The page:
You can keep track of our donation progress, via our online company grove here

Trees For Life

For more information about the hard work that Trees for Life carry out, please visit their website here

General enquiries, Tree and Grove Dedications and Donations:


To follow COP26, please visit the website here

What Makes The Difference?

So, this month I was asked to write a blog update for our web site. No problem I thought! I then thought what shall I cover and immediately started to think about our trucks, the support equipment we have developed, new machines awaiting delivery even the jobs some of our high-power machines have been tackling recently...

I then thought let’s have a look at what others in the industry have been posting. After all, there’s no point in reinventing the wheel.

I rapidly found almost all, including our past posts, referred to equipment, trucks, jobs done, trucks cleaned, satisfied customers, machines ready for the coming weeks work...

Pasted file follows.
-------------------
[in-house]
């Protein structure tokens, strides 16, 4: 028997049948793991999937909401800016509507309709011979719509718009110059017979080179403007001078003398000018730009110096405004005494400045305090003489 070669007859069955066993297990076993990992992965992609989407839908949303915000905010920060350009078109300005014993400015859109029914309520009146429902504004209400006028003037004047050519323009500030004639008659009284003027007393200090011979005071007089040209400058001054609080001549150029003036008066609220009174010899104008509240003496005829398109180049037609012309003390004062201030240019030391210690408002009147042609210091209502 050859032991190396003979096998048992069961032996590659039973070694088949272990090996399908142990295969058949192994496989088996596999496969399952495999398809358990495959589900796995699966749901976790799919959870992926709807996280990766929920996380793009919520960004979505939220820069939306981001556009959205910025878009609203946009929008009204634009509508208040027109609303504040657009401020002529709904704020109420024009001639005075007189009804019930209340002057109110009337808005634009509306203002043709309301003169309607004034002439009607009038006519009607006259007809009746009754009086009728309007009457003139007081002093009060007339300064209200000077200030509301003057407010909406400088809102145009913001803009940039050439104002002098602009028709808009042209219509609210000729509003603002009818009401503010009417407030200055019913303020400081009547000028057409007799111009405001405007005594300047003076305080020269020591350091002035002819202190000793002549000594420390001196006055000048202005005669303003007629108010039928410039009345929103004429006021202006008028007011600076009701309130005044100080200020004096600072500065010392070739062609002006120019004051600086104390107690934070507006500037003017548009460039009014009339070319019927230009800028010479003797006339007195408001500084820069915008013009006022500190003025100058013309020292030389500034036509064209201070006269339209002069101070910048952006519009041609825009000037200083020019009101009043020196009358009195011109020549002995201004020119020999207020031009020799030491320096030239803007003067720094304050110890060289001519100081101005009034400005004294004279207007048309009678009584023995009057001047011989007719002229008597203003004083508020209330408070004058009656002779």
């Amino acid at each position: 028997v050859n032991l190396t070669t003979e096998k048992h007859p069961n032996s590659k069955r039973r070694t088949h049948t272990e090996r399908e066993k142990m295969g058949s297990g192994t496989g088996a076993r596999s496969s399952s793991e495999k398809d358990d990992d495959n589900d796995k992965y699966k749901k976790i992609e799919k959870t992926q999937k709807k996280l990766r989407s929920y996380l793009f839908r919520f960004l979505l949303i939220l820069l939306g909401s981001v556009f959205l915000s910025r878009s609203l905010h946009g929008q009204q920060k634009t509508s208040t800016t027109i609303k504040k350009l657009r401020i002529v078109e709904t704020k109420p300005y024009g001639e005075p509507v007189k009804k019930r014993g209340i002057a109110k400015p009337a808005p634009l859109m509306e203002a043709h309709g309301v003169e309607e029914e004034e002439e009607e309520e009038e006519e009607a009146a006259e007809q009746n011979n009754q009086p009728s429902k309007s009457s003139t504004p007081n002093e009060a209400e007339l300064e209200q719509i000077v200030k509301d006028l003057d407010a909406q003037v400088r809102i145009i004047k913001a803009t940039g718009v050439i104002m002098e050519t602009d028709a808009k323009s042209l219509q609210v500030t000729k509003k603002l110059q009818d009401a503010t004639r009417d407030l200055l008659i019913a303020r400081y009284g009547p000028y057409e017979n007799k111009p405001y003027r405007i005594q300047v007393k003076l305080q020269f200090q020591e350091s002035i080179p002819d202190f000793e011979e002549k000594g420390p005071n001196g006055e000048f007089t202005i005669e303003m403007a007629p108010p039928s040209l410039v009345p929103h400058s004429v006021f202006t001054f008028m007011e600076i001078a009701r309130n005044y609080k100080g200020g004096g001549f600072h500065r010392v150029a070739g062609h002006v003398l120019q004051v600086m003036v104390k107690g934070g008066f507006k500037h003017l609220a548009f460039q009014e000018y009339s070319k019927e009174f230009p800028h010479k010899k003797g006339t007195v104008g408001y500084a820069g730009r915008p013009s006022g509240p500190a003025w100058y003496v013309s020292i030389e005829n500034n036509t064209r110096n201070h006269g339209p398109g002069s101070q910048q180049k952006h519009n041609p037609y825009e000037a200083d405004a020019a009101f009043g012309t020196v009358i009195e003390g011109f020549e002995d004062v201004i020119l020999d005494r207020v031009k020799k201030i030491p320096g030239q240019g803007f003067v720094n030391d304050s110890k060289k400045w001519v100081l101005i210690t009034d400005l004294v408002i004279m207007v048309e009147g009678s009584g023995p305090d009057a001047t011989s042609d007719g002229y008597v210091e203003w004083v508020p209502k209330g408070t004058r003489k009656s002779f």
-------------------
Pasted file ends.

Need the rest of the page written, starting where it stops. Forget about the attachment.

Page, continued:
All important and interesting but the one thing that is not mentioned enough is the thing that really matters and makes the difference to any company gaining and maintaining business, and for that matter growing business, and that’s it’s people.

So, I just want to mention the fantastic team we have at Force One. From a customer viewpoint these are mainly the guys who arrive on site to carry out the works.

I’ve lost count of the times I’ve heard customers say, “fantastic equipment” or “excellent job done”. Welcome comments and pleasing but even more so are “Your guys are fantastic” “Helpful” “ willing to get the job done” or just “your guys are no trouble”.

These comments come from the fact that our operatives care. They want to do the job well and live up to, and if possible, surpass, the expectations of our customers.

They know to a great extent a truck is a truck but it’s the knowledge and skill of the operative plus a willingness to engage that makes the difference.